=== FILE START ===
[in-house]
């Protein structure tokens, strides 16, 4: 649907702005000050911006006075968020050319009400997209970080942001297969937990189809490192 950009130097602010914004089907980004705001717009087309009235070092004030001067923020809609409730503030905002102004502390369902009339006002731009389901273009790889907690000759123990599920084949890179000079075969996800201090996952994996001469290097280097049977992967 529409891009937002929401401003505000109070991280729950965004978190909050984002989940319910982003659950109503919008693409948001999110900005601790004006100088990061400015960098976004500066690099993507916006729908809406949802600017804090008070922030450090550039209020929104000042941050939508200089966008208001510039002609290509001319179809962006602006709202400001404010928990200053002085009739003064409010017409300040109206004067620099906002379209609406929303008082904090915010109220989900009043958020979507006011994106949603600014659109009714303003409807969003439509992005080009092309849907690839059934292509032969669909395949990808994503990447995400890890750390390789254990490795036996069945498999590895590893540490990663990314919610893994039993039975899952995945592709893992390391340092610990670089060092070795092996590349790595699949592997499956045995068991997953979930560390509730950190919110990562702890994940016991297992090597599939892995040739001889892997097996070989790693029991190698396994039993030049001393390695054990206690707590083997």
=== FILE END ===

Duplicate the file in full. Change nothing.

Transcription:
[in-house]
């Protein structure tokens, strides 16, 4: 649907702005000050911006006075968020050319009400997209970080942001297969937990189809490192 950009130097602010914004089907980004705001717009087309009235070092004030001067923020809609409730503030905002102004502390369902009339006002731009389901273009790889907690000759123990599920084949890179000079075969996800201090996952994996001469290097280097049977992967 529409891009937002929401401003505000109070991280729950965004978190909050984002989940319910982003659950109503919008693409948001999110900005601790004006100088990061400015960098976004500066690099993507916006729908809406949802600017804090008070922030450090550039209020929104000042941050939508200089966008208001510039002609290509001319179809962006602006709202400001404010928990200053002085009739003064409010017409300040109206004067620099906002379209609406929303008082904090915010109220989900009043958020979507006011994106949603600014659109009714303003409807969003439509992005080009092309849907690839059934292509032969669909395949990808994503990447995400890890750390390789254990490795036996069945498999590895590893540490990663990314919610893994039993039975899952995945592709893992390391340092610990670089060092070795092996590349790595699949592997499956045995068991997953979930560390509730950190919110990562702890994940016991297992090597599939892995040739001889892997097996070989790693029991190698396994039993030049001393390695054990206690707590083997």